In other areas of education, we'd call this out of field teaching. To argue that teacher education is too laden with theory because you can easily find course titles, catalog descriptions, and syllabi with terms such as foundations, critical theory, diversity, and so forth when the instructors for those classes don't have significant academic backgrounds in social foundations is the teacher education equivalent of saying that high schools were too laden with science if we lived in a world where somewhere between a large minority to a solid majority of science teachers had no more than one or two science classes in college.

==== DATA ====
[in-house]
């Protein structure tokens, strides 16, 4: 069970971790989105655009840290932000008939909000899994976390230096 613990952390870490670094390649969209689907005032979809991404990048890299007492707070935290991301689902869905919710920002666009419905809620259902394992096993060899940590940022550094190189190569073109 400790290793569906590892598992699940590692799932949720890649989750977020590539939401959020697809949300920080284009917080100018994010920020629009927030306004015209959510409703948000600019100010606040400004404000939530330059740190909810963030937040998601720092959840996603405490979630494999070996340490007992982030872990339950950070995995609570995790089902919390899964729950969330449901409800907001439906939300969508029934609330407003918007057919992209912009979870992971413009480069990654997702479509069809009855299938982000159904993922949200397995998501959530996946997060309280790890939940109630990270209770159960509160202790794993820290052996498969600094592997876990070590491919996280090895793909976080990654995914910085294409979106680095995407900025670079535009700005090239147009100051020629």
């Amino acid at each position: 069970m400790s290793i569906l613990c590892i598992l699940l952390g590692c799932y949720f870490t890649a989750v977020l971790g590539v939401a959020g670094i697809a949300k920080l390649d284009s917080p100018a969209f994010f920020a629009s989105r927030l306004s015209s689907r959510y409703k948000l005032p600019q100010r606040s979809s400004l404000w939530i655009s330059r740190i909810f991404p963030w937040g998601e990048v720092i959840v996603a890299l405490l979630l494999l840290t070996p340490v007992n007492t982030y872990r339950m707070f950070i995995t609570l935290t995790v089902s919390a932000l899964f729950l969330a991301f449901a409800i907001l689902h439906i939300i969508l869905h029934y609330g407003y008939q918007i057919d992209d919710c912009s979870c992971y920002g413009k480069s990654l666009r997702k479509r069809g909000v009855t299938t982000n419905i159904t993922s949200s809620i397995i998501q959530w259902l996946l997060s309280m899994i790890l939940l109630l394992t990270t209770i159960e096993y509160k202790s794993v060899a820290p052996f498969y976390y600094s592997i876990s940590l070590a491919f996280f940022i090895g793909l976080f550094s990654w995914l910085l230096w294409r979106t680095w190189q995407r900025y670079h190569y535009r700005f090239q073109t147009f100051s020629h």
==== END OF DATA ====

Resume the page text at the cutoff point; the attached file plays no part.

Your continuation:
So the reality of teacher education today is that much "theory" is watered down, outside the context of a rigorous course in a liberal-arts tradition. I construct my readings so that no student can agree with everything they read in my course unless they've read poorly, but I can imagine someone with minimal readings in the area assigning a recent provocative writing in one particular direction without a broader context. In my undergraduate social foundations class, I assign more than a dozen pieces of writing that students usually find difficult and require close attention. But if the primary reading is a text and the emphasis is on understanding terminology or a cascade of regurgitated social-science models as separate "chunks" to memorize, students avoid a structure of close reading, deeper criticism, and a conversation among authors.